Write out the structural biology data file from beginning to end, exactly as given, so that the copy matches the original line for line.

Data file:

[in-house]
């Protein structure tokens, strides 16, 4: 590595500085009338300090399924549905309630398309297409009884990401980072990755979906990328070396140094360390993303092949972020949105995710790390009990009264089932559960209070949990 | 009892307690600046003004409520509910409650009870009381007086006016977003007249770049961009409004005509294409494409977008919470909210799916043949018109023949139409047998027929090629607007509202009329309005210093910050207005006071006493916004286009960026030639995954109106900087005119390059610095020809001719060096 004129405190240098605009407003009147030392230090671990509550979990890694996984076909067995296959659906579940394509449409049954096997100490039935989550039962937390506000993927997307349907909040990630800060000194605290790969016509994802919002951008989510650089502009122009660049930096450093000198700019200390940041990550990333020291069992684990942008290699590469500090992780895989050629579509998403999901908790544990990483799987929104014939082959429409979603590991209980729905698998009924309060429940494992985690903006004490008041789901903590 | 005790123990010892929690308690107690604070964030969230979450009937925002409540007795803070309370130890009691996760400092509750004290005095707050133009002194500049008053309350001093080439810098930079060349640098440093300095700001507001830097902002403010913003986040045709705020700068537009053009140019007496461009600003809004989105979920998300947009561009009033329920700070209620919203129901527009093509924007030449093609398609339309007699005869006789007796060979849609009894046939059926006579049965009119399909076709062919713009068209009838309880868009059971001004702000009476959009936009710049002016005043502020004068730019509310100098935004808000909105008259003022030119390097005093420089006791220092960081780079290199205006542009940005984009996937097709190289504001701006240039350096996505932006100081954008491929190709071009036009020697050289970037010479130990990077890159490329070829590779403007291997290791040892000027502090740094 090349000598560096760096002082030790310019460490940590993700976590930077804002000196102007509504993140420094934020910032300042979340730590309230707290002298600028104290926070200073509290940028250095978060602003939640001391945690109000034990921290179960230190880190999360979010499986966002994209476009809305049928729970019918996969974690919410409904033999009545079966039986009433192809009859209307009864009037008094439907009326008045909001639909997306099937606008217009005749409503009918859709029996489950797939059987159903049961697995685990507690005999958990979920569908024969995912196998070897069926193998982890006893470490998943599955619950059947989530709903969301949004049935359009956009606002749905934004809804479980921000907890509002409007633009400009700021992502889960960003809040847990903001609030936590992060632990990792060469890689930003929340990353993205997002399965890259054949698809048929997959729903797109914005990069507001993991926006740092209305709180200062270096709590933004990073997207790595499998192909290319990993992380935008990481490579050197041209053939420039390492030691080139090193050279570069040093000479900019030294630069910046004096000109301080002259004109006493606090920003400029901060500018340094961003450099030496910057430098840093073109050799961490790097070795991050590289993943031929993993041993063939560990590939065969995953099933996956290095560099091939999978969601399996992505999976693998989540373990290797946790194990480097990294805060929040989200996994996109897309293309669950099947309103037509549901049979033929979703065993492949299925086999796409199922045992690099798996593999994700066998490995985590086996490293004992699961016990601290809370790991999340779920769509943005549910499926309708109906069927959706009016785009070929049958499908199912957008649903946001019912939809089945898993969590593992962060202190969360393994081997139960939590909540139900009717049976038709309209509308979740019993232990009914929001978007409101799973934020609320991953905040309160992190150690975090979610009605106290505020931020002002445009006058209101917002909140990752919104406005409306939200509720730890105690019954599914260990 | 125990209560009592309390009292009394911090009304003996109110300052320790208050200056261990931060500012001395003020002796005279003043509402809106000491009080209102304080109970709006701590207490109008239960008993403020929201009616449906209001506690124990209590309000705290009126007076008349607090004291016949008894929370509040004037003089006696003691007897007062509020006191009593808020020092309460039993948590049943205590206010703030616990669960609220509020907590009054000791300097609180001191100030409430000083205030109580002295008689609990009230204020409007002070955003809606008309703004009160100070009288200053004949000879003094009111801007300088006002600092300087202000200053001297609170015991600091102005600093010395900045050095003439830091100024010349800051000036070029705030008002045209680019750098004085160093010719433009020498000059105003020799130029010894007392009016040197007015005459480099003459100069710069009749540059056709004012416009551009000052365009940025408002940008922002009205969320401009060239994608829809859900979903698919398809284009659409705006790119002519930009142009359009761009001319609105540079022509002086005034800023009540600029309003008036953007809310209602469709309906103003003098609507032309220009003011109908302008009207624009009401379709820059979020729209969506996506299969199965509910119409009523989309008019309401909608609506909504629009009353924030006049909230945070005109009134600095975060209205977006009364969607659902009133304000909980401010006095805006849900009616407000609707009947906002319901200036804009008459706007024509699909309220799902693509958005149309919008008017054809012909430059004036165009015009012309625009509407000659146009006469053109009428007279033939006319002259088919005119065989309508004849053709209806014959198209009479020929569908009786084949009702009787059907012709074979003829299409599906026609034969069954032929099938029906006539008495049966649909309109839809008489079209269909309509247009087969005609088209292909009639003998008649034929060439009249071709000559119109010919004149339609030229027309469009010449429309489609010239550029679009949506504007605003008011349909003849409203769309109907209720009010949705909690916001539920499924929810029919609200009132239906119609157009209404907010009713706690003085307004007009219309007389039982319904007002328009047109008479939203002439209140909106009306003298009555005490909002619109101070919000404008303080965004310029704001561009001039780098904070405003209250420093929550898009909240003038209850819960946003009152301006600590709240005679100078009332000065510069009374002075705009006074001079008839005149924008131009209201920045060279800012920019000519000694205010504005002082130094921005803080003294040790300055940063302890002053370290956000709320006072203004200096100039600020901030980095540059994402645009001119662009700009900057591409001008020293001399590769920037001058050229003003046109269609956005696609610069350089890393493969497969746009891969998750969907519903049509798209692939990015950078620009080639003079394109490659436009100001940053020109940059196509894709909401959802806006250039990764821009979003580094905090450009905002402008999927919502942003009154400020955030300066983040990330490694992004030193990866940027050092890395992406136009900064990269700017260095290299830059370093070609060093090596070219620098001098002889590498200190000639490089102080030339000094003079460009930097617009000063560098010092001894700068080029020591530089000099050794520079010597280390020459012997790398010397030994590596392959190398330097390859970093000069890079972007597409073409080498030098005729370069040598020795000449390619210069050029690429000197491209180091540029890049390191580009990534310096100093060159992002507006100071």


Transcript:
[in-house]
């Protein structure tokens, strides 16, 4: 590595500085009338300090399924549905309630398309297409009884990401980072990755979906990328070396140094360390993303092949972020949105995710790390009990009264089932559960209070949990 | 009892307690600046003004409520509910409650009870009381007086006016977003007249770049961009409004005509294409494409977008919470909210799916043949018109023949139409047998027929090629607007509202009329309005210093910050207005006071006493916004286009960026030639995954109106900087005119390059610095020809001719060096 004129405190240098605009407003009147030392230090671990509550979990890694996984076909067995296959659906579940394509449409049954096997100490039935989550039962937390506000993927997307349907909040990630800060000194605290790969016509994802919002951008989510650089502009122009660049930096450093000198700019200390940041990550990333020291069992684990942008290699590469500090992780895989050629579509998403999901908790544990990483799987929104014939082959429409979603590991209980729905698998009924309060429940494992985690903006004490008041789901903590 | 005790123990010892929690308690107690604070964030969230979450009937925002409540007795803070309370130890009691996760400092509750004290005095707050133009002194500049008053309350001093080439810098930079060349640098440093300095700001507001830097902002403010913003986040045709705020700068537009053009140019007496461009600003809004989105979920998300947009561009009033329920700070209620919203129901527009093509924007030449093609398609339309007699005869006789007796060979849609009894046939059926006579049965009119399909076709062919713009068209009838309880868009059971001004702000009476959009936009710049002016005043502020004068730019509310100098935004808000909105008259003022030119390097005093420089006791220092960081780079290199205006542009940005984009996937097709190289504001701006240039350096996505932006100081954008491929190709071009036009020697050289970037010479130990990077890159490329070829590779403007291997290791040892000027502090740094 090349000598560096760096002082030790310019460490940590993700976590930077804002000196102007509504993140420094934020910032300042979340730590309230707290002298600028104290926070200073509290940028250095978060602003939640001391945690109000034990921290179960230190880190999360979010499986966002994209476009809305049928729970019918996969974690919410409904033999009545079966039986009433192809009859209307009864009037008094439907009326008045909001639909997306099937606008217009005749409503009918859709029996489950797939059987159903049961697995685990507690005999958990979920569908024969995912196998070897069926193998982890006893470490998943599955619950059947989530709903969301949004049935359009956009606002749905934004809804479980921000907890509002409007633009400009700021992502889960960003809040847990903001609030936590992060632990990792060469890689930003929340990353993205997002399965890259054949698809048929997959729903797109914005990069507001993991926006740092209305709180200062270096709590933004990073997207790595499998192909290319990993992380935008990481490579050197041209053939420039390492030691080139090193050279570069040093000479900019030294630069910046004096000109301080002259004109006493606090920003400029901060500018340094961003450099030496910057430098840093073109050799961490790097070795991050590289993943031929993993041993063939560990590939065969995953099933996956290095560099091939999978969601399996992505999976693998989540373990290797946790194990480097990294805060929040989200996994996109897309293309669950099947309103037509549901049979033929979703065993492949299925086999796409199922045992690099798996593999994700066998490995985590086996490293004992699961016990601290809370790991999340779920769509943005549910499926309708109906069927959706009016785009070929049958499908199912957008649903946001019912939809089945898993969590593992962060202190969360393994081997139960939590909540139900009717049976038709309209509308979740019993232990009914929001978007409101799973934020609320991953905040309160992190150690975090979610009605106290505020931020002002445009006058209101917002909140990752919104406005409306939200509720730890105690019954599914260990 | 125990209560009592309390009292009394911090009304003996109110300052320790208050200056261990931060500012001395003020002796005279003043509402809106000491009080209102304080109970709006701590207490109008239960008993403020929201009616449906209001506690124990209590309000705290009126007076008349607090004291016949008894929370509040004037003089006696003691007897007062509020006191009593808020020092309460039993948590049943205590206010703030616990669960609220509020907590009054000791300097609180001191100030409430000083205030109580002295008689609990009230204020409007002070955003809606008309703004009160100070009288200053004949000879003094009111801007300088006002600092300087202000200053001297609170015991600091102005600093010395900045050095003439830091100024010349800051000036070029705030008002045209680019750098004085160093010719433009020498000059105003020799130029010894007392009016040197007015005459480099003459100069710069009749540059056709004012416009551009000052365009940025408002940008922002009205969320401009060239994608829809859900979903698919398809284009659409705006790119002519930009142009359009761009001319609105540079022509002086005034800023009540600029309003008036953007809310209602469709309906103003003098609507032309220009003011109908302008009207624009009401379709820059979020729209969506996506299969199965509910119409009523989309008019309401909608609506909504629009009353924030006049909230945070005109009134600095975060209205977006009364969607659902009133304000909980401010006095805006849900009616407000609707009947906002319901200036804009008459706007024509699909309220799902693509958005149309919008008017054809012909430059004036165009015009012309625009509407000659146009006469053109009428007279033939006319002259088919005119065989309508004849053709209806014959198209009479020929569908009786084949009702009787059907012709074979003829299409599906026609034969069954032929099938029906006539008495049966649909309109839809008489079209269909309509247009087969005609088209292909009639003998008649034929060439009249071709000559119109010919004149339609030229027309469009010449429309489609010239550029679009949506504007605003008011349909003849409203769309109907209720009010949705909690916001539920499924929810029919609200009132239906119609157009209404907010009713706690003085307004007009219309007389039982319904007002328009047109008479939203002439209140909106009306003298009555005490909002619109101070919000404008303080965004310029704001561009001039780098904070405003209250420093929550898009909240003038209850819960946003009152301006600590709240005679100078009332000065510069009374002075705009006074001079008839005149924008131009209201920045060279800012920019000519000694205010504005002082130094921005803080003294040790300055940063302890002053370290956000709320006072203004200096100039600020901030980095540059994402645009001119662009700009900057591409001008020293001399590769920037001058050229003003046109269609956005696609610069350089890393493969497969746009891969998750969907519903049509798209692939990015950078620009080639003079394109490659436009100001940053020109940059196509894709909401959802806006250039990764821009979003580094905090450009905002402008999927919502942003009154400020955030300066983040990330490694992004030193990866940027050092890395992406136009900064990269700017260095290299830059370093070609060093090596070219620098001098002889590498200190000639490089102080030339000094003079460009930097617009000063560098010092001894700068080029020591530089000099050794520079010597280390020459012997790398010397030994590596392959190398330097390859970093000069890079972007597409073409080498030098005729370069040598020795000449390619210069050029690429000197491209180091540029890049390191580009990534310096100093060159992002507006100071």